Sacramento fights school privatization

SACRAMENTO – Sacramento High School, which has been in operation since 1856 and is the second-oldest high school west of the Mississippi, is in danger of being closed by the Sacramento City School Board, paving the way for takeover by a private corporation. Kevin Johnson, former pro basketball star and Sac High graduate, has formed the St. Hope Corporation to operate Sac High as a charter school.

St. Hope Corporation has said it cannot afford to continue employee’s union contracts and benefits. Teachers, classified employees and janitors would no longer be covered by any collective bargaining agreements.

Sac High is not the lowest-performing school in the district or the region, but while some other schools have raised their achievement test scores, Sac High has dropped in scoring the last two years. This triggers the threat of sanction and possible takeover by the State of California. About 1,300 interested community members, teachers and students filled the high school auditorium on the evening of Jan. 9 to express their opinions as the School Board met to make its decision on closing Sac High.

Anger and concern were the major emotions expressed as people came to the mike to speak. Ruth Holbrook, a labor leader representing school employees, said, “Why are you in such a hurry to dump Sac High? You, the board, are giving up your responsibility.”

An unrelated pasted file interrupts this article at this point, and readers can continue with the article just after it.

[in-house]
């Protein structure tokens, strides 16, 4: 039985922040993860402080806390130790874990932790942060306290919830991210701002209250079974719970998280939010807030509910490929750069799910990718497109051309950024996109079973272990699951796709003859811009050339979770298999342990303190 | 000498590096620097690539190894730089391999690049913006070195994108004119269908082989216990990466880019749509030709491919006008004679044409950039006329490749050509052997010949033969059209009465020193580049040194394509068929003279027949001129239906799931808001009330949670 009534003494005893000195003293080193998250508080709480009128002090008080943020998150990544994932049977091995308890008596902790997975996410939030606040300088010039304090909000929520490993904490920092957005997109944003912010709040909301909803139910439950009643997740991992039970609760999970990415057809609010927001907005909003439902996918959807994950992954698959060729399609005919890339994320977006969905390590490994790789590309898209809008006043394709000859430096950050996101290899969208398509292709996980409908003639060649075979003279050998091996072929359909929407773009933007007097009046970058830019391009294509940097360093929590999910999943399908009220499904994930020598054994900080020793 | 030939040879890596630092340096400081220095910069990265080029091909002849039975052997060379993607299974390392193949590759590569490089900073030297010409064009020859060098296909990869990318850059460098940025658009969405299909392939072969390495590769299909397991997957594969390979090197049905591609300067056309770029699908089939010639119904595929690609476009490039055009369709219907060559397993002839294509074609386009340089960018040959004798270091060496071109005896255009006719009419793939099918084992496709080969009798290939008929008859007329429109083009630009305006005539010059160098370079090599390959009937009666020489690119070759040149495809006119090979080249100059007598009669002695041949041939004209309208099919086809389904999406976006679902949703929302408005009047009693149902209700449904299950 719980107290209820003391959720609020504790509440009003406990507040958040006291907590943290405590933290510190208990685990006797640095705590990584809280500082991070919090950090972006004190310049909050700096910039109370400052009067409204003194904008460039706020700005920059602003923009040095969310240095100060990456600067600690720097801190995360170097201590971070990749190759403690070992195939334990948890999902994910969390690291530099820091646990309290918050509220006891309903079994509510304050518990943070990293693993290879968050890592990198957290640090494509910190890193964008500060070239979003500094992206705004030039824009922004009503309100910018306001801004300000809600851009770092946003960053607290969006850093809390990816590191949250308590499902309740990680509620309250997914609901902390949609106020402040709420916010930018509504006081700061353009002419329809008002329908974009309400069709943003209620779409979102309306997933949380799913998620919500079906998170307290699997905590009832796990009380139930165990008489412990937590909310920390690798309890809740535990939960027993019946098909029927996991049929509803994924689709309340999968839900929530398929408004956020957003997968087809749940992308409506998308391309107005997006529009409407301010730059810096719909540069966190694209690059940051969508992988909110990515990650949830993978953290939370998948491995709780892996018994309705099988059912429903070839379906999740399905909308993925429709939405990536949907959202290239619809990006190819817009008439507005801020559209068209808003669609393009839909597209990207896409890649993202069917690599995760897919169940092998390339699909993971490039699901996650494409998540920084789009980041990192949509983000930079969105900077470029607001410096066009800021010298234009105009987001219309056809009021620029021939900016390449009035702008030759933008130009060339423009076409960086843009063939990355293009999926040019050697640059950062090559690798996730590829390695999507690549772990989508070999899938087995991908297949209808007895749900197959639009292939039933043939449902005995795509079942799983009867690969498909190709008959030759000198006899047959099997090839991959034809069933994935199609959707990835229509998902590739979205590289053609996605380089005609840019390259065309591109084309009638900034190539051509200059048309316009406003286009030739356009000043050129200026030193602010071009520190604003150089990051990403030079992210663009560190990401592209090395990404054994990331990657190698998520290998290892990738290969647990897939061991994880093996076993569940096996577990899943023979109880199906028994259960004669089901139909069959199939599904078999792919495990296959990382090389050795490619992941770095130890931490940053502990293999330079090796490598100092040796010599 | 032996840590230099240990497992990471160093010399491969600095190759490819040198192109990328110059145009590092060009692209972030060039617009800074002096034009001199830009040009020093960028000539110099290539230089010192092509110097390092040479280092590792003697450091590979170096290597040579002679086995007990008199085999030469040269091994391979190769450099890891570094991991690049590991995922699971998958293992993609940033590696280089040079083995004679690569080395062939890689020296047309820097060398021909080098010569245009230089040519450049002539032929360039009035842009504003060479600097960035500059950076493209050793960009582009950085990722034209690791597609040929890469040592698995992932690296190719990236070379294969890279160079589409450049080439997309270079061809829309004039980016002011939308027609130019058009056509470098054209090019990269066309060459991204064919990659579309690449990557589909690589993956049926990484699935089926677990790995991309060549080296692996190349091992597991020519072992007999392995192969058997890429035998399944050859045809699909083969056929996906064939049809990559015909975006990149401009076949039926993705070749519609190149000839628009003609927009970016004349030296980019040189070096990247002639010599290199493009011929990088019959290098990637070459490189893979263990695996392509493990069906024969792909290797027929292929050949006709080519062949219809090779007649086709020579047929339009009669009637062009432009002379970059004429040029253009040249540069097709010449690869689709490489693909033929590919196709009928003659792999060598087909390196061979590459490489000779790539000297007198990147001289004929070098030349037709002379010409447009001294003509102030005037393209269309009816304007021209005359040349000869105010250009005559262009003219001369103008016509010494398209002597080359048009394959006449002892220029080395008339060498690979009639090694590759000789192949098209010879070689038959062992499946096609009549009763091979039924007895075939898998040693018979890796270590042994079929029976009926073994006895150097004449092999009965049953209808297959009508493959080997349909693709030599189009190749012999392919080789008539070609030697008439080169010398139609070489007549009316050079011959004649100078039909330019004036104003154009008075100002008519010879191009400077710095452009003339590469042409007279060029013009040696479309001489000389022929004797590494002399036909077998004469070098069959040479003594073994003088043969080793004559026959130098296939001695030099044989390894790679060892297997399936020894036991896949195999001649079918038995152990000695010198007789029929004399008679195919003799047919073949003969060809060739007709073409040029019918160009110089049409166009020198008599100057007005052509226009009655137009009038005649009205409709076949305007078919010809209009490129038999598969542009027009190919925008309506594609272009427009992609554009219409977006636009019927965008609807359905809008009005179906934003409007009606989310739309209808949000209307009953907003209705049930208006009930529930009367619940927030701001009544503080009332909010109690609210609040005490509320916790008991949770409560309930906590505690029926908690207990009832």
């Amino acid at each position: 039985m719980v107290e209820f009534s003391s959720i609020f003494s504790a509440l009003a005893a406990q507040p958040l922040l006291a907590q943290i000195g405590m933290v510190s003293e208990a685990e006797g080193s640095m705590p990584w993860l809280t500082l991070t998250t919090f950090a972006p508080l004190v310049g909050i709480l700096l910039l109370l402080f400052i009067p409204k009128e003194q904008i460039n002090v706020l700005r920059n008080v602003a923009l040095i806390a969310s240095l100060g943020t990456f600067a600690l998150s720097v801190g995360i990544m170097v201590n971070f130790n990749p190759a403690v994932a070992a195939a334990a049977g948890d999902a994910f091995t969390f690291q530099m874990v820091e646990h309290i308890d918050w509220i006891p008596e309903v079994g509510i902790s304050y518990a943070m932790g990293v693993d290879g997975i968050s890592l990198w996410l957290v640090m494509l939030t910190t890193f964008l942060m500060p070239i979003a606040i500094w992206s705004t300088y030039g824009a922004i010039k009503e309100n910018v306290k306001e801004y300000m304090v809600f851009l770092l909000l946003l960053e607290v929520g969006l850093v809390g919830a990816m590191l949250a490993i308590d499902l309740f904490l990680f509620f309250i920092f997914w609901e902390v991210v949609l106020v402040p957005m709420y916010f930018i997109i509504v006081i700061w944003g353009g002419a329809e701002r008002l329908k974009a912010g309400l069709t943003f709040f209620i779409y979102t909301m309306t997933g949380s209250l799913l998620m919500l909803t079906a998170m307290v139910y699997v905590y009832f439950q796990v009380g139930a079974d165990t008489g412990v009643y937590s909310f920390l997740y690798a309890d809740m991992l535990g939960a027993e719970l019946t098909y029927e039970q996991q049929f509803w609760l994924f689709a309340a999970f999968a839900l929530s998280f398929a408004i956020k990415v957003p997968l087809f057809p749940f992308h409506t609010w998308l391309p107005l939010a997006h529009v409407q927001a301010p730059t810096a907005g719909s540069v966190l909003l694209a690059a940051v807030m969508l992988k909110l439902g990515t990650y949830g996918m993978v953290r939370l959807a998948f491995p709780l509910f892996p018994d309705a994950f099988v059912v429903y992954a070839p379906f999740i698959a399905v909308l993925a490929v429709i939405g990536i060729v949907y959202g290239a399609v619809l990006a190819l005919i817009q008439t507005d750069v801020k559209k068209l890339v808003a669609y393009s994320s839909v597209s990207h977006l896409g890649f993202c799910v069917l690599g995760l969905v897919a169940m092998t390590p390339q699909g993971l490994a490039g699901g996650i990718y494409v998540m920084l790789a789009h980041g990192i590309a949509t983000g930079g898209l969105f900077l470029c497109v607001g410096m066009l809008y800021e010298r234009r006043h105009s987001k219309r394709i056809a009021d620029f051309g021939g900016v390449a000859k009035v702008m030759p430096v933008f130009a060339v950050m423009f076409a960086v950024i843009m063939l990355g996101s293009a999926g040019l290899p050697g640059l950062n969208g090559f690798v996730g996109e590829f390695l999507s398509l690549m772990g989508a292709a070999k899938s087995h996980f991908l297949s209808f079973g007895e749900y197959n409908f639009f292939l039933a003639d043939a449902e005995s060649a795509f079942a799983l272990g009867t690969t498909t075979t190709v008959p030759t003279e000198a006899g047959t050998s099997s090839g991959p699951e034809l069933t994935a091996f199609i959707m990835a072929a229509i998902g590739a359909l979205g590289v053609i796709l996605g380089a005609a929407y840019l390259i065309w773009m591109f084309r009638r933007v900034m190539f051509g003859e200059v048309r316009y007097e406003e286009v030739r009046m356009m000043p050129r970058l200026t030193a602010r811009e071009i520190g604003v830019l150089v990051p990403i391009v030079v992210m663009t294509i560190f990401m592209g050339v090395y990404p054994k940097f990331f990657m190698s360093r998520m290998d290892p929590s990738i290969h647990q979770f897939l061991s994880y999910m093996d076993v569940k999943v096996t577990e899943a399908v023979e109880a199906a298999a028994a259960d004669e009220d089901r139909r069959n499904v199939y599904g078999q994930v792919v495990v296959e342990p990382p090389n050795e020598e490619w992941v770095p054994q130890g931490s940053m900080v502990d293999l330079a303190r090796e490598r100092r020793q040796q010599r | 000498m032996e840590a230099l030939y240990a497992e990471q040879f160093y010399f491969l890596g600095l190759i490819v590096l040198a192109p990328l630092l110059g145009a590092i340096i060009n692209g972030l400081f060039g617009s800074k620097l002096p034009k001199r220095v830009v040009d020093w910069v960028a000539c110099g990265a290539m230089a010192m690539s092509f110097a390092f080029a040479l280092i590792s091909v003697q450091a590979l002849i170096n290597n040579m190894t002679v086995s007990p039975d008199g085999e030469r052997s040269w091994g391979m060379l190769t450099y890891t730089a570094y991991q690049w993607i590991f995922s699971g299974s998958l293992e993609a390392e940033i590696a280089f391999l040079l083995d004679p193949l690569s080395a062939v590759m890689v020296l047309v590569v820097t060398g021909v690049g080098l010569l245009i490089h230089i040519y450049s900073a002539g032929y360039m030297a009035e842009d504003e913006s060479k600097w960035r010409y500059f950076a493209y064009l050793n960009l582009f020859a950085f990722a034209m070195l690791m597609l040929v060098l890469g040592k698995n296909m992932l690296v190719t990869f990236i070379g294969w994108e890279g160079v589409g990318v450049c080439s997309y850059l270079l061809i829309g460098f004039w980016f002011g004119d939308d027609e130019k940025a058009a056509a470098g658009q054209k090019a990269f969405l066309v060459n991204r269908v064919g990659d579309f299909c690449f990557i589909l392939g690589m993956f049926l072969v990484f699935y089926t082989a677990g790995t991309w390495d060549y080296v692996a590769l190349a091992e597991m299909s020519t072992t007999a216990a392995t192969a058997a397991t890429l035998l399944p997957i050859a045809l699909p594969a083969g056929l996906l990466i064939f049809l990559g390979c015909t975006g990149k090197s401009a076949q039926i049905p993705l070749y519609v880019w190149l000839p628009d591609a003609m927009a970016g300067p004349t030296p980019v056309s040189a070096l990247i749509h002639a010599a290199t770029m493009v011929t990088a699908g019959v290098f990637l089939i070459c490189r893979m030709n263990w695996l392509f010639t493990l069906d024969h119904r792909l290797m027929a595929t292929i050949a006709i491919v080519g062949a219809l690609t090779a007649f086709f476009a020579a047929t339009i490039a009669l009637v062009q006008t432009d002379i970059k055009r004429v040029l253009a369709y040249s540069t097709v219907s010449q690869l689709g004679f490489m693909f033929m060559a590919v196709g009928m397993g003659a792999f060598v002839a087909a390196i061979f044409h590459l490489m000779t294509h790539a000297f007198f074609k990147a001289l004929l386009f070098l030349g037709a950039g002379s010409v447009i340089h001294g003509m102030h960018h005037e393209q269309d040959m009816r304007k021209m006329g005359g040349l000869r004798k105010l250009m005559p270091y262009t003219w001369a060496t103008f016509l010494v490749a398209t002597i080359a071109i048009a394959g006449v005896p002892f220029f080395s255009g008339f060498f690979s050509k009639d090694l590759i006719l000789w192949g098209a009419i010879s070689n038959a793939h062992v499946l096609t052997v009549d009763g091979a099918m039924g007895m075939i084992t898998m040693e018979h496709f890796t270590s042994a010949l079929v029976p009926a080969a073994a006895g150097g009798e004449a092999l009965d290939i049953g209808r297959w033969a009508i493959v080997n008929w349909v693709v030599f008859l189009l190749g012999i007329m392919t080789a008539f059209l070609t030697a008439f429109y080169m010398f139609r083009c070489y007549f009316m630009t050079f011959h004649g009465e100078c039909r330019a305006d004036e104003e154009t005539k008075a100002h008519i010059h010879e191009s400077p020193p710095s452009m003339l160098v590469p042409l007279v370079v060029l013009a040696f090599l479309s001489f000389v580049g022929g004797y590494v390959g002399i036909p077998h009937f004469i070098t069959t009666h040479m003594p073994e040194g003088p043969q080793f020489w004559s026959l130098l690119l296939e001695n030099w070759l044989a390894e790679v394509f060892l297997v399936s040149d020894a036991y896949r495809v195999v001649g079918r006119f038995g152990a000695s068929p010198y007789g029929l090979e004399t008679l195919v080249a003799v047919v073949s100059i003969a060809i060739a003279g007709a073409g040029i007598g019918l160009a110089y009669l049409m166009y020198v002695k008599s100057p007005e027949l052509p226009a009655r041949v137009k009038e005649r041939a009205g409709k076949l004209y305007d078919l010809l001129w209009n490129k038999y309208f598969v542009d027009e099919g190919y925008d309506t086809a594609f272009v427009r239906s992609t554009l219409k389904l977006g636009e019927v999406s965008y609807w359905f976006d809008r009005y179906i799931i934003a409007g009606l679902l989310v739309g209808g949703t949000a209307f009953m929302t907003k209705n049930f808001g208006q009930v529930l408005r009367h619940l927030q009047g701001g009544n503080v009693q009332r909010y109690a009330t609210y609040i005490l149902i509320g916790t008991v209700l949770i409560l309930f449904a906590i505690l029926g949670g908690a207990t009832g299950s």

Many teachers spoke. One told the board, “We teachers are held accountable, why isn’t the board held accountable?”

Concerned citizens, parents, teachers gave a long list of the boards mismanagement of Sac High. One speaker said, “We’re eternally planning and then changing plans.” Another noted that “Classes totaling 300 at-risk students are without books for ten weeks.”

“Three principals in four years,” complained one speaker. Some speakers voiced their opinion plainly telling the board, “You are proposing a simple solution to a complicated problem – will you give away our schools one by one because you can’t do your job?”

Also called for was an audit of how Sac High has come to this state of affairs and an accounting of the money received from the state as aid to under-performing schools.

By the end of the spirited meeting at 1:30 a.m., those opposed to closing Sac High claimed a temporary victory. The board had intended to vote right after the meeting. Instead, they proposed to vote on the issue on Jan. 21.

Perhaps the most important message of all from this situation is the danger of privatization of our country’s once great public education system. Obviously the struggle to save it will reach unheard of heights in the years of right-wing control ahead of us. Everywhere privatization shows itself it must be fought.

The author can be reached at pww@pww.org